CJFE HOSTS ENEMIES OF THE PRESS TOUR '99
Kassem, publisher of Cairo Times? and a member of the Egyptian Organization for Human Rights (EOHR) Board of Directors, described how freedom of the press exists in Egyptian law but not in practice. He discussed a number of measures used by the Egyptian government to control the press.Kassem explained that independent media groups are forced to register as ?off-shore? or foreign publications, and that under this category, they must submit all work to government review. Kassem stated, ?The rest of the world can know about an event, but we cannot publish it.? Seventy journalists are currently standing trial in Egypt on charges of libel. He noted that while violations inEgypt were not at the level of some other African countries, a ?culture of fear? prevails within civil society which greatly impedes peoples? ability to speak out.
Tam-Baryoh, who is now working in Ghana for the Media Foundation for West Africa, was arrested in October 1997 and falsely charged with aggravated assault and subversion. Even in the wake of a peace accord that was signed 7 July, he stated that journalists in Sierra Leone continue to be targeted by both the Revolutionary United Front (RUF) rebels and the government. Tam-Baryoh asserted that?Canada must use human rights as conditions for foreign aid. The government listens more to foreign pressures than a local editorial.? Tam-Baryoh pointed to the example of the Independent Media Commission Bill, a bill which would greatly restrict press freedom, which he claimed has been put on hold because of international pressure.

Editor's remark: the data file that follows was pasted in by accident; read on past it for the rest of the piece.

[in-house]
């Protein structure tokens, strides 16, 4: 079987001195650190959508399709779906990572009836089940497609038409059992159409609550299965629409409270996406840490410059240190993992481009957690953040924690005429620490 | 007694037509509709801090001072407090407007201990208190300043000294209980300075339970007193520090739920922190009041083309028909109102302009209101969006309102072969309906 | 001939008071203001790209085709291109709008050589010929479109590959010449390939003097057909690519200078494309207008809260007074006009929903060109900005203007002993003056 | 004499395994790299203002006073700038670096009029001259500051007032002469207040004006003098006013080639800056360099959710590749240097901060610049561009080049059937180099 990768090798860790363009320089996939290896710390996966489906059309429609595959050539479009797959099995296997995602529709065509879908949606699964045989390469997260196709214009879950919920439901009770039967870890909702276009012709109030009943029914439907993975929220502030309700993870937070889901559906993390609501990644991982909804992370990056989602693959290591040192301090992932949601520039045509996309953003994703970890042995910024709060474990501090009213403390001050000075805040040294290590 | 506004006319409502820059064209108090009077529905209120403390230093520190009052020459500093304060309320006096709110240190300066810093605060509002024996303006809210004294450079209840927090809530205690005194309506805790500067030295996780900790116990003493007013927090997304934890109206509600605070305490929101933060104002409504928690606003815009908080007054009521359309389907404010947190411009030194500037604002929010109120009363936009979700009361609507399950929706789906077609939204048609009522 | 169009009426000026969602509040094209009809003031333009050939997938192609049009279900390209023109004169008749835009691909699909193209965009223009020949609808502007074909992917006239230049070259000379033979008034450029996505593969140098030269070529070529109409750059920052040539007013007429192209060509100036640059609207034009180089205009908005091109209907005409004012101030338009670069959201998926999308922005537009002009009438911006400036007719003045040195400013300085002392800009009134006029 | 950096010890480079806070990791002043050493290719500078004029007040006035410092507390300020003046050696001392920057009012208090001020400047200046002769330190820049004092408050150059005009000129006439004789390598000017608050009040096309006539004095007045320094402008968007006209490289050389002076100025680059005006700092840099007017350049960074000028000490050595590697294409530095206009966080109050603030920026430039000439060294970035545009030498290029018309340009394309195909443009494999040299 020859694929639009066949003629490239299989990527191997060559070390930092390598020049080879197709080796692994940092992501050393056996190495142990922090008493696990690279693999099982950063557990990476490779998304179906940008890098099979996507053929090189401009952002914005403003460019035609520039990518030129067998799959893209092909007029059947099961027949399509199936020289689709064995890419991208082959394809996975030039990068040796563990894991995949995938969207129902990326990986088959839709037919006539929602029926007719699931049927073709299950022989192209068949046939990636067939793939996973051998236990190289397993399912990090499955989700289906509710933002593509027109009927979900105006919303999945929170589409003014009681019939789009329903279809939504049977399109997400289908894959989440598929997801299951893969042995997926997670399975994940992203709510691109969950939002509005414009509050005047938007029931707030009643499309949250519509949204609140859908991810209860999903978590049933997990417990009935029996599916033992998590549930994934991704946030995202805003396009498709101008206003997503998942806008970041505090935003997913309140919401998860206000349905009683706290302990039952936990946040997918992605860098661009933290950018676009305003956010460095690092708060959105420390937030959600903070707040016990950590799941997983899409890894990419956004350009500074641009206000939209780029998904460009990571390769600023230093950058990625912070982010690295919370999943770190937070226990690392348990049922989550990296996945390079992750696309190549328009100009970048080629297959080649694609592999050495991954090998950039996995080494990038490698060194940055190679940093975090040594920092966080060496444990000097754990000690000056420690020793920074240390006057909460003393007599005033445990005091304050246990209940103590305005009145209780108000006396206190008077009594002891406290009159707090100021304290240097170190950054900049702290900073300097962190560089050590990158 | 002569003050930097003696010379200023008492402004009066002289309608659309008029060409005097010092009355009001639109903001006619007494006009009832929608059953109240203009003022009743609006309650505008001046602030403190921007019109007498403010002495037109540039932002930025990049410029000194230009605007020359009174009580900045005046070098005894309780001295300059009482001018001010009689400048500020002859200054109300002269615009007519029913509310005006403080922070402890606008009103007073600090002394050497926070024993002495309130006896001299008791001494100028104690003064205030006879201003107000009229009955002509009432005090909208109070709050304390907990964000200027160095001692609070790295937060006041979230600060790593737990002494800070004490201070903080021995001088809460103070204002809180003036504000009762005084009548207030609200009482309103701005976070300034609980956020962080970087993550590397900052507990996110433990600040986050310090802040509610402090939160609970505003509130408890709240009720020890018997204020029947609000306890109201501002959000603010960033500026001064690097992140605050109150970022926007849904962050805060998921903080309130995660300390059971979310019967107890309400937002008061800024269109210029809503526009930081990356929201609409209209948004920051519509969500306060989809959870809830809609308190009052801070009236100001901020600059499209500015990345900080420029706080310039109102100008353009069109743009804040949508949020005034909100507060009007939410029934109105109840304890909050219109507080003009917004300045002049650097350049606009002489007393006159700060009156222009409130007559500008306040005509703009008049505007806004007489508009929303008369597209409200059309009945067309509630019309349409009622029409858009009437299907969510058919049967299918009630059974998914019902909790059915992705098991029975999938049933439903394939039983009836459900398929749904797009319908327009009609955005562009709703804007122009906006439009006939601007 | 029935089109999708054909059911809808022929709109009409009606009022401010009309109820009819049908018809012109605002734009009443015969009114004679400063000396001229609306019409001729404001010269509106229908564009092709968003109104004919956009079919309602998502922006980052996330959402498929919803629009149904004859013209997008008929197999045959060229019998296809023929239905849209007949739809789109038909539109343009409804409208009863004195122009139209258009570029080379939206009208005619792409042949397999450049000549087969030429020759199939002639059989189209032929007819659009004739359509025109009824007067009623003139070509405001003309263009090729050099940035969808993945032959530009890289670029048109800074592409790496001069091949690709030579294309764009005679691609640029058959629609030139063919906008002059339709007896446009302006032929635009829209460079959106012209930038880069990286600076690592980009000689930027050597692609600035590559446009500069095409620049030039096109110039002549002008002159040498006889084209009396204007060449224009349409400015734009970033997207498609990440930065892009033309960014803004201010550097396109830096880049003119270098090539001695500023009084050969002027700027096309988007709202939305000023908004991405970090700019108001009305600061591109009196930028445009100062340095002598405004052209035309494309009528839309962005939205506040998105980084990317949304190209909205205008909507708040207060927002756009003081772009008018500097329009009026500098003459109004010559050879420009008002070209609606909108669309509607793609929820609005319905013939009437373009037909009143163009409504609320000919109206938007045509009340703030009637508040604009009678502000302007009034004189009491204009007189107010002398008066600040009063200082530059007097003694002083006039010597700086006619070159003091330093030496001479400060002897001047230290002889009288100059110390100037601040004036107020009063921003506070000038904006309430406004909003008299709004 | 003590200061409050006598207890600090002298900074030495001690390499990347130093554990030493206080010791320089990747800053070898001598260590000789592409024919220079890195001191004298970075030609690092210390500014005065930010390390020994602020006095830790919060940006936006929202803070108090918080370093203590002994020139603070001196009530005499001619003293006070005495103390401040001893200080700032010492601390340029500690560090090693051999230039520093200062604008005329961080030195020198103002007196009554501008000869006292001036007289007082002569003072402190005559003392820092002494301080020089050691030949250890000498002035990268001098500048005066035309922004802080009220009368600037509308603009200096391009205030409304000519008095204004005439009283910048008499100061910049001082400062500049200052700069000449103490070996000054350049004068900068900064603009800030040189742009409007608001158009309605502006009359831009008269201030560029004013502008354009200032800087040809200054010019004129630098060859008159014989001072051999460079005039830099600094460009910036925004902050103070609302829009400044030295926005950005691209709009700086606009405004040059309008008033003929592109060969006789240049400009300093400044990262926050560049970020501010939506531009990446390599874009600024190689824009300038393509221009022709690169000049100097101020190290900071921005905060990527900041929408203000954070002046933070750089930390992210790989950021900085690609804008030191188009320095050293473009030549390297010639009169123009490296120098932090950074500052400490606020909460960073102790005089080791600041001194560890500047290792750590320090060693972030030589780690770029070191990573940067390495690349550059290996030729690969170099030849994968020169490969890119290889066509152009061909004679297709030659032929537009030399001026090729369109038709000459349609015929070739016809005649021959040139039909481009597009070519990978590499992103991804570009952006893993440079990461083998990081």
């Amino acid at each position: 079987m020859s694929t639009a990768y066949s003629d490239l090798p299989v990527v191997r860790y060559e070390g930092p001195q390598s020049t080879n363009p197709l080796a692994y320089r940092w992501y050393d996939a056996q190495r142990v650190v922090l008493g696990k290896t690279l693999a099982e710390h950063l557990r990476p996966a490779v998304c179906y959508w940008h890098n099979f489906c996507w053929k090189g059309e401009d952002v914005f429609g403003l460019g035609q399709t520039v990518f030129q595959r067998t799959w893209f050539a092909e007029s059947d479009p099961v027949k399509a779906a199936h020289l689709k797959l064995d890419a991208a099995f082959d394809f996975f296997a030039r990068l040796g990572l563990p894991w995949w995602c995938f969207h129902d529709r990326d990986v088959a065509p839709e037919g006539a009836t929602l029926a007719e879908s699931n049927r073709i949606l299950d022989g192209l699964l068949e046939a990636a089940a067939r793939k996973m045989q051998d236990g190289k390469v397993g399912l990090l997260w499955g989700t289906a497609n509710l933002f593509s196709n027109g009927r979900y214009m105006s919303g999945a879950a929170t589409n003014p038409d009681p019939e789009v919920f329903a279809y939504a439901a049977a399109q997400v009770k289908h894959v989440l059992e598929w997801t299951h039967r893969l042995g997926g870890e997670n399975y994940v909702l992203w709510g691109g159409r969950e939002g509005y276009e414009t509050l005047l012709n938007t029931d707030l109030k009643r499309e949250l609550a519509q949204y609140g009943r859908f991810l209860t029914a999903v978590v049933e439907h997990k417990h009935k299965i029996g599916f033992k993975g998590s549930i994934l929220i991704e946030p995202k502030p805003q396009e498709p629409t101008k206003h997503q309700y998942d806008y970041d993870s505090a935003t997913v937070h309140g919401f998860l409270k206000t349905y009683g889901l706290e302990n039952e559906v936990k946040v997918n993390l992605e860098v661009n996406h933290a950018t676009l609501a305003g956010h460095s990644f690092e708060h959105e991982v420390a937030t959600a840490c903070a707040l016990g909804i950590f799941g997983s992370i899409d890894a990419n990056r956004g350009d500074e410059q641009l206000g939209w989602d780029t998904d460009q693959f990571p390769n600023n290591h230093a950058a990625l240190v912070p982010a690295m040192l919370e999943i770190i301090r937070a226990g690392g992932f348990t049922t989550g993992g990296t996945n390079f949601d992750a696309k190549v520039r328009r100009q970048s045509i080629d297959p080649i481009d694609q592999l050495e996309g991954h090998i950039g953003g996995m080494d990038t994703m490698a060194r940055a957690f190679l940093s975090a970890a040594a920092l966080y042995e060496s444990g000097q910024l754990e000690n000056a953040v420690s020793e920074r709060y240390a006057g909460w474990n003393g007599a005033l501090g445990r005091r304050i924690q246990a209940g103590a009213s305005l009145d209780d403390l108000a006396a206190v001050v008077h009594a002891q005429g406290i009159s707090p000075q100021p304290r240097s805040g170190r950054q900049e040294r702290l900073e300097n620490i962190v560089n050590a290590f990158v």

Mutinga, president of the non-governmental organisation, Media for Peace, and editor of ?Le Potential,? has been detained on multiple occasions for his work. Most recently, he was detained and his travel documents were seized at the Kinshasa Airport as he attempted to travel to the United Kingdom and then Canada for the Tour. When officials finally permitted him to leave the country, Mutinga stated that it was due to the international pressures placed on the government by the members of the International Freedom of Expression eXchange (IFEX) community. Mutinga alsoagreed with the other panelists that international pressure has been of critical import to journalists throughout the world. Mutinga stated that under the current regime, journalists continue to be forcedto violate journalistic ethics and exercise self-censorship. In this regard, he called for aid in providing journalistic training. He also called for international media to expand its coverage on African nations,stating that ?the fate of Africa depends on international attention.?